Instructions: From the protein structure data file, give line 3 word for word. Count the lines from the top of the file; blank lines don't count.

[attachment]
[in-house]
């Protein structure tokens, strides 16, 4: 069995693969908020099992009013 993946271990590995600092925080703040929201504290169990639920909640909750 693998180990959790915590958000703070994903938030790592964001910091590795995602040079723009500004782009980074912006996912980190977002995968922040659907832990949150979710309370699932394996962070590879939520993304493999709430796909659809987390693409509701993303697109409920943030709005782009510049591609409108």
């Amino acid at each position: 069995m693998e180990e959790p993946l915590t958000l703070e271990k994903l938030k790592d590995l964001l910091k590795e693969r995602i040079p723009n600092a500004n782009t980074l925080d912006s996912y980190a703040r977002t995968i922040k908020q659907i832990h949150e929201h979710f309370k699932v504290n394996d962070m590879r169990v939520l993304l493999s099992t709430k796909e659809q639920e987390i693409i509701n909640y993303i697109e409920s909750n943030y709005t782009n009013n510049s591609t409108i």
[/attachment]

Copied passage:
């Amino acid at each position: 069995m693998e180990e959790p993946l915590t958000l703070e271990k994903l938030k790592d590995l964001l910091k590795e693969r995602i040079p723009n600092a500004n782009t980074l925080d912006s996912y980190a703040r977002t995968i922040k908020q659907i832990h949150e929201h979710f309370k699932v504290n394996d962070m590879r169990v939520l993304l493999s099992t709430k796909e659809q639920e987390i693409i509701n909640y993303i697109e409920s909750n943030y709005t782009n009013n510049s591609t409108i």